Introduction

According to Matt Davies Harmony Communities, shock collars are controversial topics. Some owners swear by their efficacy while others believe they are the worst piece of tech you can buy for your dog. Let’s dive deeper and explore the validity of using a pet shock collar.

The Discussion

1. Shock collars hurt your dog

Most dog collar manufacturers claim that their product is “safe” and stress that their products don’t hurt your pet. However, it truly hurts. Just try keeping your thumb on the electrodes of the shock collar and turn it on. If you can feel pain, so can your dog. While some breeds may suffer less with thicker coats and tougher skin, they all feel the pain. Just because it doesn’t leave a scar or mark doesn’t mean it’s not painful. 

2. Working mechanism of a shock collar

Shock collar manufacturers would tell you that their collars deliver a ‘static shock’ to the dog. However, the reality is very different. Instead, the electrodes on the collar deliver alternating current through the skin. Dogs have different skin types, and coat types and some can tolerate pain better than others. The intensity of the shock also changes depending on the humidity level in the air. 

While everyone knows shock collars hurt, it’s very difficult to figure out how seriously a dog feels the shock. These shock collars were popular in the 1960s for hunting dogs. They slowly grew out of favor since they increased negative behaviors like excessive barking and food aggression. 

3. Burns and scars

While you can control the intensity of the shock and modern shock collars even come with IP certification for being waterproof, accidents may occur. When they do occur and the collar malfunctions or has a circuit failure, it may cause intense shock and leave burns or scars on your dog along with permanent trauma. You don’t want your dog to be part of that statistic.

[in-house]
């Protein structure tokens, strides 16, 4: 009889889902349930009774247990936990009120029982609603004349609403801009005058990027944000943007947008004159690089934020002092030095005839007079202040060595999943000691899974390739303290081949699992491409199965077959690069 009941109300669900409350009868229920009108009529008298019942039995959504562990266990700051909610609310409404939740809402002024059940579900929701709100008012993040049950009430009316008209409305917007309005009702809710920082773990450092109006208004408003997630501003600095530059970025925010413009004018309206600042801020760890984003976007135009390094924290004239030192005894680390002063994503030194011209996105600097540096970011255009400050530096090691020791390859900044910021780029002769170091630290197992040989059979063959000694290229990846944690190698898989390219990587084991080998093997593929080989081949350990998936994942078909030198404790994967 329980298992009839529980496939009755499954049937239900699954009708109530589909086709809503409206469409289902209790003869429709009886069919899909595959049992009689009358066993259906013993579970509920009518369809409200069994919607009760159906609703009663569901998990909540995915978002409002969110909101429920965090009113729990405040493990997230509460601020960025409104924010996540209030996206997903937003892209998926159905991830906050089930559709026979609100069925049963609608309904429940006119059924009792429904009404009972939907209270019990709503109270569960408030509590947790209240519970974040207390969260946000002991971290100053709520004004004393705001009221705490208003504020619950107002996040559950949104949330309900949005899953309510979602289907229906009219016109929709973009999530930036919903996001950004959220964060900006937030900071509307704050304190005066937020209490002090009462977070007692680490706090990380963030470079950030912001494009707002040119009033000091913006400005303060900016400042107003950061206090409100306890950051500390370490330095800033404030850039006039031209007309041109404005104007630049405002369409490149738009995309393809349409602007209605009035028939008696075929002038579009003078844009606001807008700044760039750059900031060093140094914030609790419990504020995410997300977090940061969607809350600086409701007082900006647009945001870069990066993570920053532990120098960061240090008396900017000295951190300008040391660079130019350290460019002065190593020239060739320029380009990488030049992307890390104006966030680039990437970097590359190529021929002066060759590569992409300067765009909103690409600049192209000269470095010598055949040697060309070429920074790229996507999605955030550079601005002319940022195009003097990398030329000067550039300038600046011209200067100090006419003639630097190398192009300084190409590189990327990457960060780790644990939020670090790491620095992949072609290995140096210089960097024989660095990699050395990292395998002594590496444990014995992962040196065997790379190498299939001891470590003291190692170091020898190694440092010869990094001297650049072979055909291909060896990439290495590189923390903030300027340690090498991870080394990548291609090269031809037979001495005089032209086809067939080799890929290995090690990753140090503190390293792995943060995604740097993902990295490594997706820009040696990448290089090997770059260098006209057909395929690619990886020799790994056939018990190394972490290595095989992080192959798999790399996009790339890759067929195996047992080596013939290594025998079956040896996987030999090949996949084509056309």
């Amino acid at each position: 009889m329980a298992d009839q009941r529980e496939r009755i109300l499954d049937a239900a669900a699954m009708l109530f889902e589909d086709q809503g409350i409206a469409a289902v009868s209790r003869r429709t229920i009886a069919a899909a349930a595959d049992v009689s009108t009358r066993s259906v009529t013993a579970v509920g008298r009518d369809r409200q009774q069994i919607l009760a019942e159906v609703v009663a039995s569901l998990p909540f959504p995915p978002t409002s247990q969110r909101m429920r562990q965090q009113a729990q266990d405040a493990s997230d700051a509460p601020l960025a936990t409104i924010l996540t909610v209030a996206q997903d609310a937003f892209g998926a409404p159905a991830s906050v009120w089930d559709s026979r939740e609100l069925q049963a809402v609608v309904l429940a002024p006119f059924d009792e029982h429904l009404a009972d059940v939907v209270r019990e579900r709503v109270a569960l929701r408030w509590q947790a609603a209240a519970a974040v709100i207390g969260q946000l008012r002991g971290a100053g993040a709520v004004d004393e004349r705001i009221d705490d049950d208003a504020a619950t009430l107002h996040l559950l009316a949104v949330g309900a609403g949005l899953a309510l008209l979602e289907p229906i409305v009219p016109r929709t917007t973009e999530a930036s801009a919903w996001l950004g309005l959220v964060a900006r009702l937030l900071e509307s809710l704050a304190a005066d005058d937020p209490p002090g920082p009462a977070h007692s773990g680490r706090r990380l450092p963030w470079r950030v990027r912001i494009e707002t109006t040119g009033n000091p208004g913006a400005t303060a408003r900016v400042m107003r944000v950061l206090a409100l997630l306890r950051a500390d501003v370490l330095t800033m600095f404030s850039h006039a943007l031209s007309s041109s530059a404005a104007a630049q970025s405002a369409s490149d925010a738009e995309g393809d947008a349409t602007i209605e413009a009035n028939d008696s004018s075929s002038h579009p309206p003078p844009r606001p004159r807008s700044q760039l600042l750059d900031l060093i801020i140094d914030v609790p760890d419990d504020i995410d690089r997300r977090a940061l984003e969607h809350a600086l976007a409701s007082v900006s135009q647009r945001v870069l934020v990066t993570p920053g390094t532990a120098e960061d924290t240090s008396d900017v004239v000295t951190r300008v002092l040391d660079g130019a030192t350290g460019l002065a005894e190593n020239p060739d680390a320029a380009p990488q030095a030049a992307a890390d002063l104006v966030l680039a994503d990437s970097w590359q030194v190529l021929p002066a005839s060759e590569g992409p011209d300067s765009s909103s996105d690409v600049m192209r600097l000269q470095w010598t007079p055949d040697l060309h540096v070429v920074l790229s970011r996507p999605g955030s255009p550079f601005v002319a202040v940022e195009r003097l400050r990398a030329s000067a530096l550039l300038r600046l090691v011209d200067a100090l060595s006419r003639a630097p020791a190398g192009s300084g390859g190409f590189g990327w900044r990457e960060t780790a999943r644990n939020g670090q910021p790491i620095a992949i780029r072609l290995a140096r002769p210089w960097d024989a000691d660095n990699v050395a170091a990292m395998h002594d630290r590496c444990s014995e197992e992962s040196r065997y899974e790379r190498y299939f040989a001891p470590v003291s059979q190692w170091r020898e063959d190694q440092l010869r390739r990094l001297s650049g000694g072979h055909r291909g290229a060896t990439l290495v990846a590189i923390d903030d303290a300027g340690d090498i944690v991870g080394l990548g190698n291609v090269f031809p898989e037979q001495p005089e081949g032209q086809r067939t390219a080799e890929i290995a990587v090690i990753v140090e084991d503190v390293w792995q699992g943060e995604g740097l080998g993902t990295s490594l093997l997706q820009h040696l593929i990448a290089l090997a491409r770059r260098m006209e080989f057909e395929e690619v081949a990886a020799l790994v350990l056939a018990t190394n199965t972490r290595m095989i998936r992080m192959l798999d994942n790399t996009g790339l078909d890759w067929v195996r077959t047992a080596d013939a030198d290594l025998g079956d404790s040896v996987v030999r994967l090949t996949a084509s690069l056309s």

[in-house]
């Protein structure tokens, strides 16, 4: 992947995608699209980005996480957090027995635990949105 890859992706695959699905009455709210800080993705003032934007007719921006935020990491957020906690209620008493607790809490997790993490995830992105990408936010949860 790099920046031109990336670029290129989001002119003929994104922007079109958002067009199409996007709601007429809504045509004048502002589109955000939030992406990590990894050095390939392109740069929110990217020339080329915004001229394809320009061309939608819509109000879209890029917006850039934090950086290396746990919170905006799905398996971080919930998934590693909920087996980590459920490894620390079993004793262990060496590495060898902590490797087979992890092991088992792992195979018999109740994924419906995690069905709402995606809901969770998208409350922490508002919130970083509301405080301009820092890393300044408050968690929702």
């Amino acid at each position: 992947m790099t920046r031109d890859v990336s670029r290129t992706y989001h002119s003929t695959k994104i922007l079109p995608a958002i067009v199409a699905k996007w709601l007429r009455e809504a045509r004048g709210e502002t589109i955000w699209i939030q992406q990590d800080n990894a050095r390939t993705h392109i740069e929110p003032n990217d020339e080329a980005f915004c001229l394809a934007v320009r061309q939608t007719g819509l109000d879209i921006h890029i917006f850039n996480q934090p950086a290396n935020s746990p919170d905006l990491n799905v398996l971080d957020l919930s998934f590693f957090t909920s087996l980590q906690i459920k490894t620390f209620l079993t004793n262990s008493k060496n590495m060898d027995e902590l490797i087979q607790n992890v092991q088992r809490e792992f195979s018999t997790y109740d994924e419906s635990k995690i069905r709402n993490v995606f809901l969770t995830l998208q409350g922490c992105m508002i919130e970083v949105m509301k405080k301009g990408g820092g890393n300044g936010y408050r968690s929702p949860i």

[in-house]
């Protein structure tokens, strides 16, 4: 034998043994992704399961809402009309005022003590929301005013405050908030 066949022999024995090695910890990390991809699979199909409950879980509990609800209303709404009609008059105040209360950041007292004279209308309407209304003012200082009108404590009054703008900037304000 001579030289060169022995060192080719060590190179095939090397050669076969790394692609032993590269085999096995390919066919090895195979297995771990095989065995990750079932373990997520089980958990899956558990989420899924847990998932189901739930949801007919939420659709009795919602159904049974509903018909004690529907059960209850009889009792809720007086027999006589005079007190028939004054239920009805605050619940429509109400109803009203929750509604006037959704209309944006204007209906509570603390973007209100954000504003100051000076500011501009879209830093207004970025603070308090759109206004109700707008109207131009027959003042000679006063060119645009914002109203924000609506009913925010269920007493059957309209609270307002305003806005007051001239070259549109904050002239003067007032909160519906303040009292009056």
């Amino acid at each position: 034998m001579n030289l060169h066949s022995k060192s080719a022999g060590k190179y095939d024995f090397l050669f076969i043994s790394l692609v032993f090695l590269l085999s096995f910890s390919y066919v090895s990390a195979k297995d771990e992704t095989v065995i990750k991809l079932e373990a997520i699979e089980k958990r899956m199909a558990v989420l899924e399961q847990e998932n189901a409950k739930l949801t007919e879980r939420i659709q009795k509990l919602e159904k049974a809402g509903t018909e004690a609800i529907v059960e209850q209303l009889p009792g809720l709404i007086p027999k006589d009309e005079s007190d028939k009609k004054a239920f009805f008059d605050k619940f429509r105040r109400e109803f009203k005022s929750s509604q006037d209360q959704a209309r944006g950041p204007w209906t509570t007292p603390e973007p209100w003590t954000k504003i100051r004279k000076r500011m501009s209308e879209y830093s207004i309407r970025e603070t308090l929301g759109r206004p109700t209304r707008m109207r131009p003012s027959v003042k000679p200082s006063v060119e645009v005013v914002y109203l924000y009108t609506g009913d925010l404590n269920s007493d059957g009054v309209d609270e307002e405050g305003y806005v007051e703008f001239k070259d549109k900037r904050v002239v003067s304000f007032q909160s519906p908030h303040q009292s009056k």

4. They are ineffective

Certified trainers and dog behavior experts will tell you that shock collars are ineffective and unnecessary. They have negative consequences and harmful impacts. While shock collars may prevent your dog from running out of the property temporarily or make it stop barking at the moment, it doesn’t bring any long-term behavioral changes. Instead, the short-term solution comes at a severe cost. 

It leaves physical and mental trauma and stresses out your dog. That’s why shock collars are completely unregulated in the US and companies that make them have very questionable patents. Due to shock collars’ negative effects, they are even banned in many countries including Norway, Denmark, Scotland, Switzerland, Australia, Germany, and more. Instead of using shock collars, it’s better to opt for more positive alternatives like audio-based and geo-fencing GPS collars that can track your dog.     

Conclusion

Matt Davies Harmony Communities suggests that you opt for more humane and positive alternatives to shock collars. Similar to how “hurt people hurt people”, pain and fear breed aggressive and traumatized dogs. There are much better training and disciplining tools that are more humane and effective.

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